No. 14 Article 1/July 8, 2011

White Mold Q&A

White mold, also known as Sclerotinia stem rot and caused by the fungus Sclerotinia sclerotiorum, is a disease of soybean and other broadleaf crops. Historically, white mold on soybean has been observed sporadically in central Illinois, more frequently in northern Illinois, and rarely in southern Illinois. In 2009, white mold was prevalent in central and northern Illinois, causing yield losses in many fields. Cool (temperatures below 85°F) and wet weather, especially when soybean plants are blooming, favor the development of white mold. These conditions occurred in central and northern Illinois in 2009, which was the primary reason for the high levels of the disease.

White mold gets its name from the fuzzy white growth that develops on affected soybean plants. This growth is the mycelia of the fungus that causes the disease. White mold symptoms include wilting leaves, stems that appear to be "bleached," and shredding of the stem tissue. Small black structures termed sclerotia can be found on and inside plants that have been affected by white mold.


Soybean stem affected by white mold, also called Sclerotinia stem rot.

I have received many questions about white mold in the past few weeks, probably because many of the fields seriously affected in 2009 have returned to soybean this year. These "frequently asked questions" and my answers follow.

Q. White mold was a severe problem in my soybean fields in 2009. Does that mean there is a greater risk of white mold this season when these fields have returned to soybean?

A. Yes, the risk has increased because more sclerotia went back into the field after the 2009 season. However, the risk of white mold is driven primarily by weather conditions. Wet, and especially cool (less than 85°F), weather is needed for spores of the white mold fungus to infect soybean plants and for disease to develop. So even though more sclerotia mean more spores present in a year favorable for the white mold fungus, disease will not develop unless favorable weather conditions occur.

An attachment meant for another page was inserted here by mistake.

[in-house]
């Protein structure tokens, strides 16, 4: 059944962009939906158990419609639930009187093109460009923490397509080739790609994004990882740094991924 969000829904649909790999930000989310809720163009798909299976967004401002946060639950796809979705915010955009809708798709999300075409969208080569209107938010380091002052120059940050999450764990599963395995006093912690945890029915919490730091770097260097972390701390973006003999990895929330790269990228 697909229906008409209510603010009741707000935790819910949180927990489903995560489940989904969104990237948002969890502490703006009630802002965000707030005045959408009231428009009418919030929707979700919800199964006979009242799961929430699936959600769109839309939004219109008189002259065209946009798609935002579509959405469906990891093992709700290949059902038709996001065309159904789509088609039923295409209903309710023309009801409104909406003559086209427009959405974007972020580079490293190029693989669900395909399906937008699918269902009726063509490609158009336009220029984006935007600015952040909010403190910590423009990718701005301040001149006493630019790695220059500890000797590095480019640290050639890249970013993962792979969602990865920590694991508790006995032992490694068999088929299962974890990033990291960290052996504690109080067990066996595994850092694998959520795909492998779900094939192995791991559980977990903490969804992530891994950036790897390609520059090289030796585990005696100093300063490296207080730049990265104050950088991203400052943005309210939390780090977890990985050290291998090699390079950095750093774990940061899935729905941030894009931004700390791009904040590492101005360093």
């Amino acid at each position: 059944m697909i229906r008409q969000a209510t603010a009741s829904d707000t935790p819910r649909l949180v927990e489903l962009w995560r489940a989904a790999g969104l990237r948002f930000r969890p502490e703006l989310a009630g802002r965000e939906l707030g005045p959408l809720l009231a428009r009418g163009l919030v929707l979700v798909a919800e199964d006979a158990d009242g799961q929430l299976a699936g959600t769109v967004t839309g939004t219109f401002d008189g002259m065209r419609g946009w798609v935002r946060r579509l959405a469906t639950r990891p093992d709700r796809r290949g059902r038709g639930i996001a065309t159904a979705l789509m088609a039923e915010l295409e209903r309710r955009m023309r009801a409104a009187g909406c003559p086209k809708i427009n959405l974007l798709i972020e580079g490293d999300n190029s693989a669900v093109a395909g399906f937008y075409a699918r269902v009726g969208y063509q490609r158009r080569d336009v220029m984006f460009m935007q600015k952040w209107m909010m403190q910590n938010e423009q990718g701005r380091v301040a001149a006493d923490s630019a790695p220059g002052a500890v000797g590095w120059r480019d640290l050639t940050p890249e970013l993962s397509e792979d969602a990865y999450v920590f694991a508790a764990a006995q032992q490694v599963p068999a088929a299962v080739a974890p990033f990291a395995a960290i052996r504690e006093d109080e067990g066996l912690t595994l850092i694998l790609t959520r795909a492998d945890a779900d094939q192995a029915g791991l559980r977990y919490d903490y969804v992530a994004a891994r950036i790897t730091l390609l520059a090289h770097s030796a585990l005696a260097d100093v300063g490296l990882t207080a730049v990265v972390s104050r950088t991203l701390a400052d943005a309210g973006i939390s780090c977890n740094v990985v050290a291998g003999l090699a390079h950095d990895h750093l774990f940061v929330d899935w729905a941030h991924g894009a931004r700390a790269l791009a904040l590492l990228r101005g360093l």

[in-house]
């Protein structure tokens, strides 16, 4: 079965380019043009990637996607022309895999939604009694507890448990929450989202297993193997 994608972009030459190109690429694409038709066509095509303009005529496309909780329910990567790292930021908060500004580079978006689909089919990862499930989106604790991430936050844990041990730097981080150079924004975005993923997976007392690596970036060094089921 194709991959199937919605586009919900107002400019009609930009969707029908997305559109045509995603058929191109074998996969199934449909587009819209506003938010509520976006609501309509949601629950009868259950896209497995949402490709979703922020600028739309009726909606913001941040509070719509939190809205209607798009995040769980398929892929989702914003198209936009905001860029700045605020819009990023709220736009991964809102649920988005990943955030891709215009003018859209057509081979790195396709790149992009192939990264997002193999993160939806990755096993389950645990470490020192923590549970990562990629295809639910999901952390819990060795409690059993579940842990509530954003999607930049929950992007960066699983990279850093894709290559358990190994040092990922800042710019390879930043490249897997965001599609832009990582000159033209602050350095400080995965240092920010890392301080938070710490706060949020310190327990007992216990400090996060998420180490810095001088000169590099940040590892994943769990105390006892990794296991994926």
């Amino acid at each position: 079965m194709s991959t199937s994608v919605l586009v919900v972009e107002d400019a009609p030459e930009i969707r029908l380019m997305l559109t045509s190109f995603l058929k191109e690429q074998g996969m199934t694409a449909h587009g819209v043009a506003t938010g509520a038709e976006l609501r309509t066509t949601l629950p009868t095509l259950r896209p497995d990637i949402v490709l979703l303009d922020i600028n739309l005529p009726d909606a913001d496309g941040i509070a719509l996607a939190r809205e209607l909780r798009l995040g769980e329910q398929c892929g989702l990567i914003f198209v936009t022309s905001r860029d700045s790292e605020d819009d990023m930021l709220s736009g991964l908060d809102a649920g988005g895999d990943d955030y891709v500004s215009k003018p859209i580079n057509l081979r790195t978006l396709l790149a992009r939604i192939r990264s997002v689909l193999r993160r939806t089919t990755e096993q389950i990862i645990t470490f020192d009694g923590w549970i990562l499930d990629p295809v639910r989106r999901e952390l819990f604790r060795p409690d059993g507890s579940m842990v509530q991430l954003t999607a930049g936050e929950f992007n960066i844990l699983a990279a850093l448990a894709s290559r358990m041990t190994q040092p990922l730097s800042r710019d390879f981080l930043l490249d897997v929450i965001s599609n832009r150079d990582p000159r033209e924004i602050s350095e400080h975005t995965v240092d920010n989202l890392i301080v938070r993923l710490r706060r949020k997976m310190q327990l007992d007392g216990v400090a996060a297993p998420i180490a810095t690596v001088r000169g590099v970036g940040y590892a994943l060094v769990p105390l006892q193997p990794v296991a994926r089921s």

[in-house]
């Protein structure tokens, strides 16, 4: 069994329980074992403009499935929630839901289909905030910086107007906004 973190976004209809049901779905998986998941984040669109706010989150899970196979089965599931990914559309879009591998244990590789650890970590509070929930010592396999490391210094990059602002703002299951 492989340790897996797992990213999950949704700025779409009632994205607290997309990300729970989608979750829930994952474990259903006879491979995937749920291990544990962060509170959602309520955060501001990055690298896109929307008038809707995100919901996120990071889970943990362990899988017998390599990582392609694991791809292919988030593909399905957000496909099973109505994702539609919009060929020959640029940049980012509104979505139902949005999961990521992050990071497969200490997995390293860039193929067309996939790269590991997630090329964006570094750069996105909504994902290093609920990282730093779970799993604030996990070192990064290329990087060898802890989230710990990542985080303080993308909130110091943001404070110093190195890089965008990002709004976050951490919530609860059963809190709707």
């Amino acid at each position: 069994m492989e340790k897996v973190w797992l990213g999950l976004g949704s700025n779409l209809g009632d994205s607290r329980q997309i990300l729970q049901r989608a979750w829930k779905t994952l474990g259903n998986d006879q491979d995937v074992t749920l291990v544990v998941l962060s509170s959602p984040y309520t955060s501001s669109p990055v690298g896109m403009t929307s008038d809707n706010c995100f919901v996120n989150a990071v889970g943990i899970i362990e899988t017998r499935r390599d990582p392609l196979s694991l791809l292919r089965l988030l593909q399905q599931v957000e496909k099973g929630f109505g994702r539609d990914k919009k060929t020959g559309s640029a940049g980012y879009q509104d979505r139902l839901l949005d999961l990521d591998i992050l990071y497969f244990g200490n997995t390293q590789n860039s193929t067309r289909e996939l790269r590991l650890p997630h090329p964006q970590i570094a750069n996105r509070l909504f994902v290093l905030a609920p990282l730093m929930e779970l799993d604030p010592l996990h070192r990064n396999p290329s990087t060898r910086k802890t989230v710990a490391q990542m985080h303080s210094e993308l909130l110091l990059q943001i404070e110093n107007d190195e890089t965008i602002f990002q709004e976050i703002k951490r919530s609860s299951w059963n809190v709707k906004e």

Q. I have observed small mushrooms in the soil of my corn and soybean fields. Are these apothecia of the white mold fungus?

A. The only evidence of the white mold fungus that can be observed in the soil is the small mushrooms known as apothecia. I received some reports last week that apothecia had been spotted in some Illinois fields. The apothecia are small and cup-shaped--they look a bit like small golf tees.


Mushroom-like structures known as apothecia growing from a sclerotium. (Photo courtesy J. Venette, North Dakota State University.)

Q. Which foliar fungicides registered for use on soybean include white mold (Sclerotinia stem rot) on the label?

A. Domark, Endura, Proline, and Topsin M are registered for use on soybean and include white mold on the label. (The active ingredient in Topsin M is thiophanate-methyl, which is off--patent-other products containing thiophanate-methyl also may have white mold on the label.)

Q. Do any herbicides besides Cobra suppress white mold?

A. Cobra and Phoenix (both containing the active ingredient lactofen) are the only two herbicides that currently have "white mold suppression" on their label.

Q. Has the University of Illinois done any research evaluating products for control of white mold?

A. Yes, trials have been conducted at the U of I research farm near DeKalb. See Tables 1 and 2 for 2009 and 2010 results.

Table 1. Effect of registered products on white mold incidence and soybean yield at the University of Illinois research farm near DeKalb in 2009.

Treatment*

Incidence (%)
8-11-09

Incidence (%)
9-14-09

Yield (bu/A)

Nontreated

75

95

24

Topsin 4.5 FL at 20 fl oz

43

96

24

Proline at 3 fl oz

38

95

24

Domark at 5 fl oz

68

98

23

Cobra at 12.5 fl oz

15

51

42

Endura at 8 oz (2x)

38

86

39

LSD 0.05**

33

15

8

*All products were sprayed at R1 (July 20, 2009). Endura was sprayed again 9 days later.
**Least significant difference value.

 

Table 2. Effect of registered products on white mold incidence and soybean yield at the University of Illinois research farm near DeKalb in 2010.

Treatment*

Incidence (%)
8-26-10

Incidence (%)
9-21-10

Yield (bu/A)

Nontreated

18

95

62

Topsin 4.5 FL at 20 fl oz

9

83

61

Proline at 3 fl oz

11

93

64

Domark at 5 fl oz

7

76

63

Cobra at 6 fl oz

6

86

56

Endura at 8 oz

4

79

69

LSD 0.05**

11

NS

8

*All products were sprayed at R1 (July 10).
**Least significant difference value. "NS" indicates that treatments did not significantly differ from each other for that column.

--Carl A. Bradley

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